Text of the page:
Tuesday, February 10, 2009

Caregiving, the night shift

It's been a while since I blogged, mostly because I've been working nights on a caregiving assignment, and the change in schedule is somewhat disorienting.

The woman I'm caring for is in her mid-90s and quite frail. She lives in an assisted living facility where help is available during the day and at night only for emergencies. She's very fearful of being alone, so I stay with her when needed, and help her get to sleep, and accompany her on visits to the bathroom so that she doesn't have to worry about falling.

She apparently lived alone until quite recently, and I'm impressed. She's 10+ years older than my own mother and has stayed healthier longer. Then she fell and now has painful arthritis in her legs, which increases her fear of falling.

I've enjoyed caring for my own mother, despite the emotional challenges, and I enjoy caring for this woman as well. I particularly enjoy holding her hand to calm her while she goes to sleep.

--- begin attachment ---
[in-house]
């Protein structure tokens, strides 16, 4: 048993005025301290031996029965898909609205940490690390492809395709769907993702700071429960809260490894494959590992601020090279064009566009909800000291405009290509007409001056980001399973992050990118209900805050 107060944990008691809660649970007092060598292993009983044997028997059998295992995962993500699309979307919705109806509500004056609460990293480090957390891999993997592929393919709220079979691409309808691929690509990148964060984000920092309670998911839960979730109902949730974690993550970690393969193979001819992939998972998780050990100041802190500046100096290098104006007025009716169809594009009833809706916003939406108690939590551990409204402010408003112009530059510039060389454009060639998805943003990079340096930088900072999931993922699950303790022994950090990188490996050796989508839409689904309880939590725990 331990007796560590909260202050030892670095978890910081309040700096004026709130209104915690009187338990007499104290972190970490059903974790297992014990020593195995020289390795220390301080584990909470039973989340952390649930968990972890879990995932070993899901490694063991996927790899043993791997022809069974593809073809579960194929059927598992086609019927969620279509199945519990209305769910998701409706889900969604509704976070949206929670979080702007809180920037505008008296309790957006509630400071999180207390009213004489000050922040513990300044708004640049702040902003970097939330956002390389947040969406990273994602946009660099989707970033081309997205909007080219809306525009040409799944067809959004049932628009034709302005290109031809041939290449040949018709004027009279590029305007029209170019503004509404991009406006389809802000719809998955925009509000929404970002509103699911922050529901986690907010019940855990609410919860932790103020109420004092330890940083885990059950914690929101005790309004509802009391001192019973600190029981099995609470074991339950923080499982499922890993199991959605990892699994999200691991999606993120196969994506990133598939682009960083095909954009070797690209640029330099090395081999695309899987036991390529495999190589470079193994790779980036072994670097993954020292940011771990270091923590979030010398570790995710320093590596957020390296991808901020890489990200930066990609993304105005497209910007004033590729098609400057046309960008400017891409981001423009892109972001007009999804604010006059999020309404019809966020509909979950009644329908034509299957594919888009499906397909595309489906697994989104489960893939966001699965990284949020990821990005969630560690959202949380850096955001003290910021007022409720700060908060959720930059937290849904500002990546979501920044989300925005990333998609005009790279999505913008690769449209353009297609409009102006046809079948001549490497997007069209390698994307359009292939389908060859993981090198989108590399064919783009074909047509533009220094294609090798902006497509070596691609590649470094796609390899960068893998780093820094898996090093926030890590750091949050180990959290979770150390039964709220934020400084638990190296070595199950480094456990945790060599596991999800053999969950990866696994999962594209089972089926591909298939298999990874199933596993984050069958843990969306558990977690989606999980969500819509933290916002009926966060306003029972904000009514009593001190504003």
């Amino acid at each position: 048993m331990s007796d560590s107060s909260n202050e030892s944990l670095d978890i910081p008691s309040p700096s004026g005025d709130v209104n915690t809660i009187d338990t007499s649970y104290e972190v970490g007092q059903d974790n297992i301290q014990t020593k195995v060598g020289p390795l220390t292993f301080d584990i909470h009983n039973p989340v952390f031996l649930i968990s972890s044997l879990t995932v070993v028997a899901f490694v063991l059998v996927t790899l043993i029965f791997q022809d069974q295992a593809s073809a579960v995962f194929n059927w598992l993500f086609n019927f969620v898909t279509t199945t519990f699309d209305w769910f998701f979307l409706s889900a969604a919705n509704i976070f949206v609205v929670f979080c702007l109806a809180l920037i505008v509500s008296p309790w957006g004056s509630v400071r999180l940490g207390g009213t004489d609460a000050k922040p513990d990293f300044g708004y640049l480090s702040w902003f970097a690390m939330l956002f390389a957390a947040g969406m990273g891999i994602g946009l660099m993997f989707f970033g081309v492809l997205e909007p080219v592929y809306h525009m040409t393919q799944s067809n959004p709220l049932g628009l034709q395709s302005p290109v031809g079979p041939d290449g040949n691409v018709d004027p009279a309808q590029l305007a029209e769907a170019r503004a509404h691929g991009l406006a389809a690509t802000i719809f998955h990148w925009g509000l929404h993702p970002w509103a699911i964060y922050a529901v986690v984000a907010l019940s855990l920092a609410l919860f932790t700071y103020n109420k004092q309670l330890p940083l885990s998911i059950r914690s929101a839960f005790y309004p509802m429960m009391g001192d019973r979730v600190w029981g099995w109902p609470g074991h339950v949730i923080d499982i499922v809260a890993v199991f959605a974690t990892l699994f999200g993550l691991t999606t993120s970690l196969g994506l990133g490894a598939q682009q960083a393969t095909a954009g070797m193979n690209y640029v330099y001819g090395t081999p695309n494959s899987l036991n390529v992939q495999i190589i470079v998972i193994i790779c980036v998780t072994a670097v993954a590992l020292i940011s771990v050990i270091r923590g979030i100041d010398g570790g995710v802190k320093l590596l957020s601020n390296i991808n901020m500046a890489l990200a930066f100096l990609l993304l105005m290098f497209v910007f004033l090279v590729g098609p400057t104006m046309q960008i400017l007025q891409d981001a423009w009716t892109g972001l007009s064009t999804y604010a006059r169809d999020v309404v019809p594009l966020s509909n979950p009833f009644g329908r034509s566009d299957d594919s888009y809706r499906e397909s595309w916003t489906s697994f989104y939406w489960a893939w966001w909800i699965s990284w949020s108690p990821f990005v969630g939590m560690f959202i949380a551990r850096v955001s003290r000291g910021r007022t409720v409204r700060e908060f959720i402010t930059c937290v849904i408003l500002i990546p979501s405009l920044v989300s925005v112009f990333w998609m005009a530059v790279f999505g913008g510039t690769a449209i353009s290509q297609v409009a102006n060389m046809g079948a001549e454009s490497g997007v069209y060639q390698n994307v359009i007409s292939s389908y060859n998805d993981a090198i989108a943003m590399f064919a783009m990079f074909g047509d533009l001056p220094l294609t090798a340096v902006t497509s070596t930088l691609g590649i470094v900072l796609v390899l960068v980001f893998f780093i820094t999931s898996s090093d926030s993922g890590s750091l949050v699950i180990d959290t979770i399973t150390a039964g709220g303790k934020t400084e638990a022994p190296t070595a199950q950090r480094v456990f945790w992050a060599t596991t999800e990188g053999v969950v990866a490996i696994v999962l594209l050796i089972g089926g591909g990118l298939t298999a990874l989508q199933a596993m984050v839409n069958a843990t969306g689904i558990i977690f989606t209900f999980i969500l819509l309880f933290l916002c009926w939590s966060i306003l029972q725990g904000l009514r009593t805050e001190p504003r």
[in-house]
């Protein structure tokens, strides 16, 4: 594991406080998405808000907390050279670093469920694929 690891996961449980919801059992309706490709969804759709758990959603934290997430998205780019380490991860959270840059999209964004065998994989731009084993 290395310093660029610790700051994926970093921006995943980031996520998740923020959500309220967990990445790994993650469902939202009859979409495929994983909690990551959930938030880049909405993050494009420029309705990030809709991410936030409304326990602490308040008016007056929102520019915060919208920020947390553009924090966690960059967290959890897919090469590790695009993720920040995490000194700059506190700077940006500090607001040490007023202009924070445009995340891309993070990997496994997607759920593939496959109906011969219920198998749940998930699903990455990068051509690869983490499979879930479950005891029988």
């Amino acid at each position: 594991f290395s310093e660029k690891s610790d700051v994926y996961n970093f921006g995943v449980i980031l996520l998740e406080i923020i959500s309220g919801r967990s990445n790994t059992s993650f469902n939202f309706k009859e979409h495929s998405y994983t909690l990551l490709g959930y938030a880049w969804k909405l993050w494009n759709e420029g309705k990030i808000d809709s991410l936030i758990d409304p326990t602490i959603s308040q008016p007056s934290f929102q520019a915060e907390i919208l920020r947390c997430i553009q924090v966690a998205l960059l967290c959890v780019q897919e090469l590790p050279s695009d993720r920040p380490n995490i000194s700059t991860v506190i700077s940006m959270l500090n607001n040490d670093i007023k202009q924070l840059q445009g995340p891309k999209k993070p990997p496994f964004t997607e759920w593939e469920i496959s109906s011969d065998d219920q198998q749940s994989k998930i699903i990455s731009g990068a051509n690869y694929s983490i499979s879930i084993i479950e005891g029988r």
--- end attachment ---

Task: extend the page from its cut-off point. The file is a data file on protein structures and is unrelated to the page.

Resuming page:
The first night, I tried to get some sleep while caring for her, but she was up so many times during the night that it didn't work well, and by the end I was desperate and headache-y the whole next day. So I started switching my schedule to be awake during the night. My biggest concern is loneliness. During the night when I'm there, I'm the only person who's awake.

I'm still playing around with my schedule to see what works best. I thought originally that I'd shift my schedule roughly 12 hours. But I think now it will work better if I spend some of my afternoon and evening hours at home, which means I can still take a coaching client and be free evenings to go to social events or political meetings.

There's no way to know how long this caregiving assignment will last. It's been dawning on me that caregiving an elderly patient is always going to be unpredictable because it's based on the medical condition of an elderly person in ill health. That unpredictability is certainly a disadvantage, but there are many advantages, including the opportunity to demonstrate simple compassion.

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